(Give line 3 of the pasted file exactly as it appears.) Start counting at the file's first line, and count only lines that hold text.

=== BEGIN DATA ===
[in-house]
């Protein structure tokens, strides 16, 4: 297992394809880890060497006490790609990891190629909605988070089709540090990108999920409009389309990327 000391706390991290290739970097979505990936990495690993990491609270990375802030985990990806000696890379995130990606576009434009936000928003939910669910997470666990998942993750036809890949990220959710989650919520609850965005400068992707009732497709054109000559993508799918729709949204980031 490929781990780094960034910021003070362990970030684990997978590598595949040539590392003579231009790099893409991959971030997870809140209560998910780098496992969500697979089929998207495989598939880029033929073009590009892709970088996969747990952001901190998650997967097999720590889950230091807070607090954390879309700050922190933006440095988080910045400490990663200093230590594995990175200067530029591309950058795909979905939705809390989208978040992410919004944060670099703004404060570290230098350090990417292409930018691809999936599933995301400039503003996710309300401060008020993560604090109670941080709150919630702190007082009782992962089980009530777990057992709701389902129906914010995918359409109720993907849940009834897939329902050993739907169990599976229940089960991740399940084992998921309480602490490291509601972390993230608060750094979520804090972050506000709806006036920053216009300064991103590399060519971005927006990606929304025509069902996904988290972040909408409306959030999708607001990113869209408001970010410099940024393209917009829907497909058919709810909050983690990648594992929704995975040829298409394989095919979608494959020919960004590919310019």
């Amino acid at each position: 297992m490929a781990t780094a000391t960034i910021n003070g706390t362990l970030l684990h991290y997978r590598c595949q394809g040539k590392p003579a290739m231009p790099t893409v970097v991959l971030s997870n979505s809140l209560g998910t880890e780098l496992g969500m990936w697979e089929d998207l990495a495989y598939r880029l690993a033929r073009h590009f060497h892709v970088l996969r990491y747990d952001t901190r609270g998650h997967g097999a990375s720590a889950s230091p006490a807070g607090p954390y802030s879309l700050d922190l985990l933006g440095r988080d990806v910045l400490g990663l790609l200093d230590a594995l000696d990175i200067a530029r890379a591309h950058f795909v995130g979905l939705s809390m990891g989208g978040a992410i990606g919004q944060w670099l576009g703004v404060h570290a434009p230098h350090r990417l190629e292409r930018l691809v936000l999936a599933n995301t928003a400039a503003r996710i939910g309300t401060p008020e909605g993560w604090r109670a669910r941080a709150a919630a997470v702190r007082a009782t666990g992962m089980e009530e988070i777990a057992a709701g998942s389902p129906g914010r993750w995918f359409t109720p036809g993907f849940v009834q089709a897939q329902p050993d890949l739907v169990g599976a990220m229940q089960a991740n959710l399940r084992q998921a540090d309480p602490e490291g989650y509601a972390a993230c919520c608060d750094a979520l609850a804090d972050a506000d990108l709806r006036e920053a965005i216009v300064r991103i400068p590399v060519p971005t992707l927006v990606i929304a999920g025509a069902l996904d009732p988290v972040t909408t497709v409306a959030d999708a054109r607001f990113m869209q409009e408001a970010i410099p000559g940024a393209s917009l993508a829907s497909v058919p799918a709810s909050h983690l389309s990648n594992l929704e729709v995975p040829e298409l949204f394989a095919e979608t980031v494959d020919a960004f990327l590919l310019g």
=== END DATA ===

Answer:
């Amino acid at each position: 297992m490929a781990t780094a000391t960034i910021n003070g706390t362990l970030l684990h991290y997978r590598c595949q394809g040539k590392p003579a290739m231009p790099t893409v970097v991959l971030s997870n979505s809140l209560g998910t880890e780098l496992g969500m990936w697979e089929d998207l990495a495989y598939r880029l690993a033929r073009h590009f060497h892709v970088l996969r990491y747990d952001t901190r609270g998650h997967g097999a990375s720590a889950s230091p006490a807070g607090p954390y802030s879309l700050d922190l985990l933006g440095r988080d990806v910045l400490g990663l790609l200093d230590a594995l000696d990175i200067a530029r890379a591309h950058f795909v995130g979905l939705s809390m990891g989208g978040a992410i990606g919004q944060w670099l576009g703004v404060h570290a434009p230098h350090r990417l190629e292409r930018l691809v936000l999936a599933n995301t928003a400039a503003r996710i939910g309300t401060p008020e909605g993560w604090r109670a669910r941080a709150a919630a997470v702190r007082a009782t666990g992962m089980e009530e988070i777990a057992a709701g998942s389902p129906g914010r993750w995918f359409t109720p036809g993907f849940v009834q089709a897939q329902p050993d890949l739907v169990g599976a990220m229940q089960a991740n959710l399940r084992q998921a540090d309480p602490e490291g989650y509601a972390a993230c919520c608060d750094a979520l609850a804090d972050a506000d990108l709806r006036e920053a965005i216009v300064r991103i400068p590399v060519p971005t992707l927006v990606i929304a999920g025509a069902l996904d009732p988290v972040t909408t497709v409306a959030d999708a054109r607001f990113m869209q409009e408001a970010i410099p000559g940024a393209s917009l993508a829907s497909v058919p799918a709810s909050h983690l389309s990648n594992l929704e729709v995975p040829e298409l949204f394989a095919e979608t980031v494959d020919a960004f990327l590919l310019g």